Making pharma supply chains more sustainable

Making pharma supply chains more sustainable
© iStock/luza studios

Nico Ros, Co-Founder and CTO of SkyCell discusses how to make pharma supply chains more sustainable.

As businesses everywhere look for ways to reduce their carbon footprint, it’s logical that many will have to focus on improving their supply chains. According to the World Economic Forum, around 40% of these supply chains’ emissions could be reduced with already available solutions.

This is especially pertinent for pharmaceutical companies. Historically, the industry has accepted an average loss rate on shipments of pharma products that results in millions of doses of potentially life-saving medicines going to waste each year. On top of this, it has been slow to adopt reusable solutions; pharma companies still send millions of pallets, boxes, and cooling materials such as gel packs to refuse after just one use.

It’s perhaps unsurprising, then, that, given its overriding attitude to wastage and single-use products and packaging, the pharmaceutical industry’s emission intensity is 55% higher than the automotive industry’s. Recent research by My Green Lab has shown that the value chain emissions (Scope 3) by pharma companies can be as much as five times higher compared to their emissions from in-house operations and energy consumption. Bayer, as one of the largest pharmaceutical companies in the world, reported its Scope 1 and 2 emissions totalled around four million tons per year whereas their Scope 3 emissions were as much as 12-15 million tons annually. This goes some way to explaining why the global healthcare industry emits two gigatons of CO2 emissions every year – the equivalent of being the fifth-largest emitting country in the world.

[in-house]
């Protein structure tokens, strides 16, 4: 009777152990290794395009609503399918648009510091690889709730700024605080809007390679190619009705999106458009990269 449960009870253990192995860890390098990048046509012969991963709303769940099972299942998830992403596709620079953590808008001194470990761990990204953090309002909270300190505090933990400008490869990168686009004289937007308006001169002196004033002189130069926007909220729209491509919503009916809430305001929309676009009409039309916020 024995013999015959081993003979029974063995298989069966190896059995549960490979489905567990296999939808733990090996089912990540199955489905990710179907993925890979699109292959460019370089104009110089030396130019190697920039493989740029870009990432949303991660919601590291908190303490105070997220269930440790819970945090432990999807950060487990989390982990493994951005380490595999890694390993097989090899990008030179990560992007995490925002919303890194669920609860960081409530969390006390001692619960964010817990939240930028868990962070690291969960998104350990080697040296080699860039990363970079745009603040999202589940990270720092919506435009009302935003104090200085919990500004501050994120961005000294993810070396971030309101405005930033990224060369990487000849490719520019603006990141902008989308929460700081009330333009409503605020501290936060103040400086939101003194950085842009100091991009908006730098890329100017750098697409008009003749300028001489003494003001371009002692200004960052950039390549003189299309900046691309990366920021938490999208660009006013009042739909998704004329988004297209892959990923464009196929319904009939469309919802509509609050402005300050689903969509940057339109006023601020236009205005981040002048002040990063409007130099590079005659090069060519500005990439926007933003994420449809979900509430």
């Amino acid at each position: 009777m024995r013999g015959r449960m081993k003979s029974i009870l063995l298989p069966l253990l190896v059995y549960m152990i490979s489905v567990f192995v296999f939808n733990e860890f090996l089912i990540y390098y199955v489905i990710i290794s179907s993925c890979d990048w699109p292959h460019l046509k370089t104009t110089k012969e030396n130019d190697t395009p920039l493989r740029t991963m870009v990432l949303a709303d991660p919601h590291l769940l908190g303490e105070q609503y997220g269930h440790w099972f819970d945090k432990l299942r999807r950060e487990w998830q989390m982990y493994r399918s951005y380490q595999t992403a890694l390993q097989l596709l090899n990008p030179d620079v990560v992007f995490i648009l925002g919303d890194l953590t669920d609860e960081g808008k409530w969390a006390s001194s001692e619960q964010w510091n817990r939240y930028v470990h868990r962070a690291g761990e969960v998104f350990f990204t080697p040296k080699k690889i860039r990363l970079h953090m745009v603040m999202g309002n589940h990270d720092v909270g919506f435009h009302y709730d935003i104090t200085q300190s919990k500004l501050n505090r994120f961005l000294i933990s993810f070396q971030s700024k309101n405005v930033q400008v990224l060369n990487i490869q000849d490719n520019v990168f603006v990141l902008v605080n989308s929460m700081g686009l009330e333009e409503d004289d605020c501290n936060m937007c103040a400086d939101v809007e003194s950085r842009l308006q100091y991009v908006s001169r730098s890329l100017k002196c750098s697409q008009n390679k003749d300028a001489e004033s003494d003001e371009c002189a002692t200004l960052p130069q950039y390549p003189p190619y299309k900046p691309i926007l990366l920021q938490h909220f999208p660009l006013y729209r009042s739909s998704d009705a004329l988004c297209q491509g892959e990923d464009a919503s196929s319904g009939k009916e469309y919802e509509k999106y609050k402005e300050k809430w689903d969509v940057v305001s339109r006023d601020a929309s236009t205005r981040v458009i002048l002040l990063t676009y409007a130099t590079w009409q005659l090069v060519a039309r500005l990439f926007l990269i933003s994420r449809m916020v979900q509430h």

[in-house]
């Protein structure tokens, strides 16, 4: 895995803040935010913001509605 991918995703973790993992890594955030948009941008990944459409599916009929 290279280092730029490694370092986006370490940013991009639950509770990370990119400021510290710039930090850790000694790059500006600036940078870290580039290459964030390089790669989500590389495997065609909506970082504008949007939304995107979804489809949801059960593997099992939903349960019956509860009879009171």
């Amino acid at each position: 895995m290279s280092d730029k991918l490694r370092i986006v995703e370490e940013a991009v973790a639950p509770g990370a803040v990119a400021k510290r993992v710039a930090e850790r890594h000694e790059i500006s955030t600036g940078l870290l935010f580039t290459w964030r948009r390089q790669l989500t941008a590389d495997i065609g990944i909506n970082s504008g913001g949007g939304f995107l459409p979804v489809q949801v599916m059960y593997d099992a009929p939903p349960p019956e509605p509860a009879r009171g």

Pharma companies should therefore look to their supply chains to find ways of more efficiently managing their inventories, as well as significantly reducing their CO2 footprint.

Recent developments in the pharma industry

Two relatively recent medical developments have had an impact on the way pharmaceutical products are transported.

The first is biologics, currently the fastest growing sector of the pharmaceutical market. Unlike conventional drugs, which are chemically synthesised, biologics are, as their name suggests, extracted from biological sources, with examples including hormones, gene and cellular therapies, and monoclonal antibody products. The other, of course, is the widespread adoption since 2020 of mRNA vaccines, used to prompt an immune response to COVID-19.

With biologics, however, anywhere between 4-12% would typically be compromised in transport. Not only are pharma companies required to increase their inventories to hedge against this, but they also incurred costs in investigating, testing, and reporting on temperature excursions.

And at the height of the pandemic, the global pharma supply chain was faced with handling the rapid shipping of millions of vaccines in safe, secure and, importantly, temperature-controlled containers.

Maintaining optimum conditions

In both cases, the pharma industry was charged with finding ways of shipping these medicines in optimum conditions and at optimum temperatures to preserve their integrity. Often, though, the steps taken to maintain the correct temperature of these medicines from the point of manufacture through to delivery had a significant environmental impact.